In 1969, the hippie entertainer married on The Tonight Show in 1969, before 35 million viewers in one of the most celebrated TV events of its time. The sensation ended, but Tiny Tim kept performing, popping up on where-are-they-know TV segments, as he remained one of the few ukulele players with a hit song.
Year after year, he was nominated for honors at the Ukulele Hall of Fame in Duxbury, Mass., but the quirky singer, who died in 1996, still hasn't been admitted, even though he's the only ukulele player most Americans can name — proving that fame isn't always important to a Hall of Fame.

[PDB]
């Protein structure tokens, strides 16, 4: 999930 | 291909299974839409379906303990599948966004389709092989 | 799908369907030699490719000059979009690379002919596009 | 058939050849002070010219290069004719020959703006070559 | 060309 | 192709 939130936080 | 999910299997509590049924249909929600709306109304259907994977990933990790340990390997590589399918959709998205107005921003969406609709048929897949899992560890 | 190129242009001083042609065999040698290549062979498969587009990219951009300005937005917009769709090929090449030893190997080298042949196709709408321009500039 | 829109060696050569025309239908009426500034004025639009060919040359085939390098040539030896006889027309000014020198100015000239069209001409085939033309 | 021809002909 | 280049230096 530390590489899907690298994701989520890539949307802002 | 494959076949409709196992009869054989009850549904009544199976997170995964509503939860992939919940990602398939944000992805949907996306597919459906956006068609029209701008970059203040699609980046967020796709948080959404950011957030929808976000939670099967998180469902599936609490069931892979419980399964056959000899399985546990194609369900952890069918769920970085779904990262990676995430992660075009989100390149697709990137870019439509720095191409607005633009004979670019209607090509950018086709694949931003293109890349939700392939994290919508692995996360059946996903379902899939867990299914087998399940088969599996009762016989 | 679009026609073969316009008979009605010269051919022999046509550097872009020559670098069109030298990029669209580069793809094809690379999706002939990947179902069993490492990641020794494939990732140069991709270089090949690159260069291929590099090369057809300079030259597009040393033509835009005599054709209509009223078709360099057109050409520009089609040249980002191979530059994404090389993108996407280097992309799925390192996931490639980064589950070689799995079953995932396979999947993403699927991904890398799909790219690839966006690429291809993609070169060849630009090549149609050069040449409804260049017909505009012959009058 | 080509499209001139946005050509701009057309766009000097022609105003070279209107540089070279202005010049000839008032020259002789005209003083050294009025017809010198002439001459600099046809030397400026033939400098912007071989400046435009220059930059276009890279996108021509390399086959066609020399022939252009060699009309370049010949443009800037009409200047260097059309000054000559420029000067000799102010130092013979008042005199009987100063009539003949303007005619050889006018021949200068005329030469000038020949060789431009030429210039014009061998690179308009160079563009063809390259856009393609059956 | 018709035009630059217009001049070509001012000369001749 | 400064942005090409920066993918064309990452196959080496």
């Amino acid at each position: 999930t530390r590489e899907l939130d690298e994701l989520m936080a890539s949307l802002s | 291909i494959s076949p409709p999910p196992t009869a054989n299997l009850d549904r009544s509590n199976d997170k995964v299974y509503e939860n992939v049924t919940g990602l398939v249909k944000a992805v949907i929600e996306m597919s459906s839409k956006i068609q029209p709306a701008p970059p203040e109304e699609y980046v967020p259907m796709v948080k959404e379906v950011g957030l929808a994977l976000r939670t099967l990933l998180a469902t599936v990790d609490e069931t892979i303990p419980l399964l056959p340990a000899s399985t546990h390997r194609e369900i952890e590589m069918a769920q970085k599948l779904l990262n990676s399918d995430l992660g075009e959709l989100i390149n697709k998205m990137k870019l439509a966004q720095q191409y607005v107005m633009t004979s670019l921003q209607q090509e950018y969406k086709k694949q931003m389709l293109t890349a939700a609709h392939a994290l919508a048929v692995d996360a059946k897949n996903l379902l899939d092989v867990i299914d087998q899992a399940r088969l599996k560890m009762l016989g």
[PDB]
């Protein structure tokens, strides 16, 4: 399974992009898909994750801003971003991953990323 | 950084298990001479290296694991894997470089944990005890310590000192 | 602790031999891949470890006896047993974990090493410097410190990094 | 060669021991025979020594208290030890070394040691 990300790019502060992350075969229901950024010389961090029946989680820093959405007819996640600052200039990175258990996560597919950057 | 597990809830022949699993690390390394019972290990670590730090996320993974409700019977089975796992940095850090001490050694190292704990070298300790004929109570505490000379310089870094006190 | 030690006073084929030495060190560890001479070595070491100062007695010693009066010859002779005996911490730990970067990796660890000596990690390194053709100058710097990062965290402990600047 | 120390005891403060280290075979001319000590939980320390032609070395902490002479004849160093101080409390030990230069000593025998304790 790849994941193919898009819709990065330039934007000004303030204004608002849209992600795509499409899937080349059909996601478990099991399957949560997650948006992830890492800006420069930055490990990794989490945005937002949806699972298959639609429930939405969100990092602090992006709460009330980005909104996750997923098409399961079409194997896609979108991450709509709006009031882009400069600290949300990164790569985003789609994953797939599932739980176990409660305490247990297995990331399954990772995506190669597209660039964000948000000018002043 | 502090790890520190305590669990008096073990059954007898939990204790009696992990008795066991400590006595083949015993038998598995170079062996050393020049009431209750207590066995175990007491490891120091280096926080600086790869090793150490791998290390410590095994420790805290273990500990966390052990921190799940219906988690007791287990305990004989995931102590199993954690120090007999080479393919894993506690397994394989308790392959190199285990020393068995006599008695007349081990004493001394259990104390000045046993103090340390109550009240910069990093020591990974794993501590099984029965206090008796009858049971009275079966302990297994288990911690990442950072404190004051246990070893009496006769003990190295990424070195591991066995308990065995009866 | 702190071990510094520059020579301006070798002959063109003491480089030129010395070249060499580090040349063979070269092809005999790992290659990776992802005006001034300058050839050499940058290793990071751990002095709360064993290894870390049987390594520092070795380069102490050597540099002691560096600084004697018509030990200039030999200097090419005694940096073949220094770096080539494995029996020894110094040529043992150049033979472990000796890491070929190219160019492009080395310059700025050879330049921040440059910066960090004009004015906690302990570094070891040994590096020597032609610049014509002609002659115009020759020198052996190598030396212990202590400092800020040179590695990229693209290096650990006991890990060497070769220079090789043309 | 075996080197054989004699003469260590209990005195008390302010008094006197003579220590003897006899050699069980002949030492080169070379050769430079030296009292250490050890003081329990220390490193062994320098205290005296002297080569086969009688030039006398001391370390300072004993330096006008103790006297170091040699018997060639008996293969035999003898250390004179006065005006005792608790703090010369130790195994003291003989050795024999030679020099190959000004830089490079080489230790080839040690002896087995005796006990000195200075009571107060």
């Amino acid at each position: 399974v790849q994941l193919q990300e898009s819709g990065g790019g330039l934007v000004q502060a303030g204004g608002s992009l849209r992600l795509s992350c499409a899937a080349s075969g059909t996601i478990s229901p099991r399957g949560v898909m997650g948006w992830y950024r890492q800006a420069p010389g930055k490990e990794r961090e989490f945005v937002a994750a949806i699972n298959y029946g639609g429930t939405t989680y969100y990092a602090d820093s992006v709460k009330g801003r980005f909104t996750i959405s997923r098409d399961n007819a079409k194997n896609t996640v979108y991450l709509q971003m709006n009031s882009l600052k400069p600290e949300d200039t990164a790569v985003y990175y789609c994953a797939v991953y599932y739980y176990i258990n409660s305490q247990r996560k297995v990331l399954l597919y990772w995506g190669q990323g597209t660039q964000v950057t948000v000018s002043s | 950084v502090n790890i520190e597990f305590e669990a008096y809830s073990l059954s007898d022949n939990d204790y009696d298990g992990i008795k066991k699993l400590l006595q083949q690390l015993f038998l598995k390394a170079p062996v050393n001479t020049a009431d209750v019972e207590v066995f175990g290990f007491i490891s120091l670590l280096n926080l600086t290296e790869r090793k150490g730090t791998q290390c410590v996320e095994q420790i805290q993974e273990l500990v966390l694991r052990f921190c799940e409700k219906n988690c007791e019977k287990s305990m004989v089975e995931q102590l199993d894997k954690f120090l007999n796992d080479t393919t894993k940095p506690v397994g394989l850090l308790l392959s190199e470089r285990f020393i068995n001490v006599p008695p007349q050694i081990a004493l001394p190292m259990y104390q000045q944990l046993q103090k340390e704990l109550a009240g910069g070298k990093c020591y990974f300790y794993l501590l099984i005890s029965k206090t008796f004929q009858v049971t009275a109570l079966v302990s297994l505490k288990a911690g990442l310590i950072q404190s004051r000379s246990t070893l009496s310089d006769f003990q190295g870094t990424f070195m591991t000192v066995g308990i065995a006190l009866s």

As a consolation, if you tiptoe through the Ukulele Hall of Fame gift shop, you can still purchase Tiny Tim's music. In 30 years, where will William Hung's version of Ricky Martin's "She Bangs" be on sale? Perhaps it will be in the "Hall of 15 Minutes of Fame," which I plan to open, purely to insure my momentary immortality.
First, however, I'm heading to Milwaukee's International Clown Hall of Fame in May, where I'll help induct Pinto Colvig as the original Bozo the clown in the 1940s. The world is now filled with Bozos, all of whom want to be stars.
Buck Wolf is entertainment producer at ABCNEWS.com. The Wolf Files is published Tuesdays. If you want to receive weekly notice when a new column is published, join the e-mail list.